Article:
There’s been quite a flurry of alternative facts coming out of the general direction of the White House this week. From how much has been spent on disaster aid to Puerto Rico (a whole lot less than President Donald Trump believes) to the effectiveness of U.S. aid to Central America (a whole lot greater than Mr. Trump acknowledges), the hot air keeps coming. But if you want to truly experience a Class 5 Hurricane of ill-informed, made-up stuff, the president’s view on wind power expressed during his appearance at a meeting of the National Republican Congressional Committee on Tuesday was the tempest with the mostest.
While it’s been pretty well established that President Trump likes his energy drilled or mined but definitely carbon-based and greenhouse gas emitting, his attack on wind turbines was surely the most memorable since Don Quixote’s. Mr. Trump not only sees wind power as unreliable — often claiming, for example, that one’s TV would stop working the minute the wind outside stopped blowing — but as harmful to property values to anyone living within sight of a turbine. But the jaw-dropper (and frankly, the reason Mr. Trump once again takes Alternative Fact honors) was his observation this week that wind power is linked to cancer.
“They say the noise causes cancer,” the president said.
Oh, really? Take note, Johns Hopkins. That’s a new one for the medical research community. But the logic appears to go something like this: Windmills make noise. The noise stresses people. Stress causes cancer. Who are these people dropping like flies because they live near windmills? Was the Netherlands recently wiped out and nobody bothered to tell us? How odd that Denmark, Spain, Portugal, Germany and Sweden all produce more wind energy per capita than the United States, yet they all have significantly lower cancer rates.
Actually, this link between stress and premature death is worth exploring. As it happens, the American Psychological Association has been performing annual “Street in America” surveys and found a significant uptick in 2018. Among the questions people are asked: Is thinking about the country’s future “a significant source of stress” and are you “stressed by the current political climate?” Last year, the “yes” answers increased to 69 percent and 62 percent, respectively, after charting in at 63 percent and 56 percent the previous year. Some in the profession have even assigned a name to the source of the added stress: “Trump Anxiety Disorder.”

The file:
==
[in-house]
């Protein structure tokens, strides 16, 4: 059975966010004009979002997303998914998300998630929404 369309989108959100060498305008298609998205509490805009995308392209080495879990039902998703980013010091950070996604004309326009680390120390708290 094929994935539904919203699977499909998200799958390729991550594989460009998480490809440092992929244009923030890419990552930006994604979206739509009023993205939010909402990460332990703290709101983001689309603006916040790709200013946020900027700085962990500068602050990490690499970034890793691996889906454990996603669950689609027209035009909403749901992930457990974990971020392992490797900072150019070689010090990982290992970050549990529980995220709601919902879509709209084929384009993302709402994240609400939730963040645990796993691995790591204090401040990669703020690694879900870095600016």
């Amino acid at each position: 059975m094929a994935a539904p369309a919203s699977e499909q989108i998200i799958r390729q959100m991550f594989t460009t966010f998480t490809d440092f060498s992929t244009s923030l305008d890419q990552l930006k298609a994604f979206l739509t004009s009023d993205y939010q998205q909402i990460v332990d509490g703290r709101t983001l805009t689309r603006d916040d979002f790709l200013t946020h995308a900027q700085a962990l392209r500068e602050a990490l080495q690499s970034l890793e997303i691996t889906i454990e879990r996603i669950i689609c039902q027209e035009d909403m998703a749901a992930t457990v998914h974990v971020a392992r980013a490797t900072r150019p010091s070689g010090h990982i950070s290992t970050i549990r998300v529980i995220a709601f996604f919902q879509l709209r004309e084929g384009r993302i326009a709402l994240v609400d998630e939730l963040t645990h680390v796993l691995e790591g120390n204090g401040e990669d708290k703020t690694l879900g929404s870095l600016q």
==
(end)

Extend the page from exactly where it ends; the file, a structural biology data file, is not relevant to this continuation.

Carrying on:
And given the link between stress and cancer (which most experts believe probably doesn’t exist but, hey, Mr. Trump thinks it does and there are legitimate chronic health problems related to stress), there’s only one conclusion to draw: Stop the president before he kills again.
Still, one could always opt for the truth. And the truth is that while wind power is, indeed, dependent on wind, that’s not really how the power grid works. Wind power is part of a large, interconnected system that relies on many sources of power, renewable energy among them. So even those folks living in the shadow of a turbine still get to watch their televisions when the wind dies down. Somewhere else, the wind is blowing or the sun is shining on solar cells or the turbines are spinning at the hydroelectric dam or the nuclear reactor, and so on. (And that’s not even getting into various renewable energy storage technologies that are in use or development.)
As for falling property values, that’s not been the experience of contemporary wind projects — and one of the reasons we believe, close to home, that Ocean City’s protests over off-shore wind development are particularly ill-advised and short-sighted given the threat of climate change and rising sea levels. Finally, one of President Trump’s other frequent talking points on wind — that turbines kill birds — is true to a modest extent but kind of laughable given his administration’s record on the environment. No doubt the Trump EPA and Interior Department have advanced policies that will kill a whole lot more living things prematurely, including humans, than any bunch of windmills could hope to do.
Still, the best medical advice is probably to spend more time laughing at President Trump’s prevarications than getting stressed about them. It is the best medicine, after all, and as long as Mr. Trump keeps saying stuff like how his father was born in “a wonderful place in Germany” as he did to the NATO secretary general this week, when records show, and have always shown, Fred Trump was born in New York City, there will be no shortage of entertainment.